October 28, 2014
It’s not even Halloween but as you well know, retailers are already chomping at the bit to get the holiday shopping extravaganza underway. Businesses everywhere, food businesses included, are wondering what this holiday season holds and whether the season will be a feast or a famine.
In part, the answer to that may be very tightly tied to who your target market is. Overall, industry analysts are predicting that holiday sales this year will decrease from spending last year as flat wages and increased cost for things like housing and health care are putting more financial pressure on consumers. Companies like Wal-Mart have already cut their growth forecast blaming, in part, the flat economy.
However, when you dive a little deeper, you see that it’s not all doom and gloom. A report by PriceWaterhouseCoopers does indicate that sales overall will be down, dropping from an average spend of $735 per household on holiday gifts in 2013 to an estimated $684 this year. But it appears as though most of that cut in spending will come from families making less than $50,000 as that same report predicts that those households will spend an average of $377 this holiday season compared with $978 in households making more than $50,000 annually.
Since buyers of specialty food are – stereotypically – in higher-earning wage brackets, this seems to suggest that small food businesses may not be as directly impacted by a dip in holiday sales as other retailers. That being said, if you’re relying on a strong holiday season to boost your business’ economics, here are a few things you may want to consider:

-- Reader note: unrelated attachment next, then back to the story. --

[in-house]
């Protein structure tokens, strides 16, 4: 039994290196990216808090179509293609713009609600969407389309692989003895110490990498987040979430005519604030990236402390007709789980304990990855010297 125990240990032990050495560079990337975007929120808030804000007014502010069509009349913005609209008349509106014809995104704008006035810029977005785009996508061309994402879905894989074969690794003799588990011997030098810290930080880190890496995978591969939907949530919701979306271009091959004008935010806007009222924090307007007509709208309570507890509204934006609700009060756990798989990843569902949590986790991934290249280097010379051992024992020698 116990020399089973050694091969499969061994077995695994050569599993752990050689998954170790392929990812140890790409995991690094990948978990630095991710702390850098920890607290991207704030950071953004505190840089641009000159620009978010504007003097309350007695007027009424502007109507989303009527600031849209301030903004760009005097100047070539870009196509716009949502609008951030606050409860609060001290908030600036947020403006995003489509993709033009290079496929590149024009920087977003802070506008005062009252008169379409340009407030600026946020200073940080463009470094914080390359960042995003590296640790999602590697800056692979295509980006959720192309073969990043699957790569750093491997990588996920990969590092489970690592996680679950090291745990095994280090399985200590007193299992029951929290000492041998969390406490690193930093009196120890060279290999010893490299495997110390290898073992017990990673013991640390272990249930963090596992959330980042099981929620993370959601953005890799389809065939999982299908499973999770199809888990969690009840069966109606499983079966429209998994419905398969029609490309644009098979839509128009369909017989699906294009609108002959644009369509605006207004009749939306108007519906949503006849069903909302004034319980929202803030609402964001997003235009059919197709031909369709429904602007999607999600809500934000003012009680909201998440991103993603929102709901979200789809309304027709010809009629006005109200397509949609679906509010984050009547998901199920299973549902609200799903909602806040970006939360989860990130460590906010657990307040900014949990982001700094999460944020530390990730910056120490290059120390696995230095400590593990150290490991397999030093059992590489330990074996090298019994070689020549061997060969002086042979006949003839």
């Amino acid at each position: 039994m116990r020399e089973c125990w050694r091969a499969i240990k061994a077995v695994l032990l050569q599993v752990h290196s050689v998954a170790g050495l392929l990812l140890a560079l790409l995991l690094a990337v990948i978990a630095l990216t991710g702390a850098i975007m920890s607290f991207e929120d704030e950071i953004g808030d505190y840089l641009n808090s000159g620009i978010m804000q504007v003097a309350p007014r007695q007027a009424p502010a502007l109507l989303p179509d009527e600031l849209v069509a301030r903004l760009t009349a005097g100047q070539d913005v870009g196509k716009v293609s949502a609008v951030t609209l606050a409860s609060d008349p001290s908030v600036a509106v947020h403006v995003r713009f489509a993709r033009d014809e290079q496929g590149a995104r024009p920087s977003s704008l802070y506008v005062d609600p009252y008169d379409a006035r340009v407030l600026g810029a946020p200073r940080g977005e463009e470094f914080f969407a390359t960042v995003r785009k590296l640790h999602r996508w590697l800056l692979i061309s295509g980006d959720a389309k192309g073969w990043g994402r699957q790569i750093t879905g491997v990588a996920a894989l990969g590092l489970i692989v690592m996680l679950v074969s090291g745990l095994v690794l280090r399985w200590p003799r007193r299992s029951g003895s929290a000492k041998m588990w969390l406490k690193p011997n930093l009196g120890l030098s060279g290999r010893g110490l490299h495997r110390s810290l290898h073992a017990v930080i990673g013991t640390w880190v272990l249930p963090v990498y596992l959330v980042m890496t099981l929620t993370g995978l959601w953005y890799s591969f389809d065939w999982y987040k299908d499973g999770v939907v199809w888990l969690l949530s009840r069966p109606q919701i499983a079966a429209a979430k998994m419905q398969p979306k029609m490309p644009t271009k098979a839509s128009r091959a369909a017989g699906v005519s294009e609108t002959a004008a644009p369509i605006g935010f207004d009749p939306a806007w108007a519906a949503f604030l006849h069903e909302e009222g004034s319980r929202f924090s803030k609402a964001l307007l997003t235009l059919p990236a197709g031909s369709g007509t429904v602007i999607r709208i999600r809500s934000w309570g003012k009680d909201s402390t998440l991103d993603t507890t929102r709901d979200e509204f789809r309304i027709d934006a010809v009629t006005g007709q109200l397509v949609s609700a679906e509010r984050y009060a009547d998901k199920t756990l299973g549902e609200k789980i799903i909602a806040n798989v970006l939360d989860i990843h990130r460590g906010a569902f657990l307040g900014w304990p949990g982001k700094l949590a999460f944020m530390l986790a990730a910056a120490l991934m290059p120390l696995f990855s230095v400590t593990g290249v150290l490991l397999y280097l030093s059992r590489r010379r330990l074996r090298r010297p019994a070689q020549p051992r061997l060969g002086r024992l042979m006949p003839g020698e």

- Are you clearly relaying your product’s *value* to consumers so that they feel that paying a higher price over a similar mass-manufactured product is worthwhile?
- It may be worthwhile to offer a limited-time holiday product at a lower price point if you’re concerned that shoppers may be turned off by your prices. This could include packaging your existing your products into smaller ‘stocking stuffer’ sizes that have correspondingly lower prices.
- With fewer sales dollars out there this holiday season, that means you’re not just competing with other food products but with holiday gifts of all types. What are you planning to do to help market your company and your product to consumers as *the* perfect holiday gift for their friends and family (or the perfect holiday splurge for themselves! Don’t forget about that angle too!).
I’d be interested to hear how the holidays pan out for your company this year or if you have any other thoughts on what small food business entrepreneurs can do to maximize their holiday sales.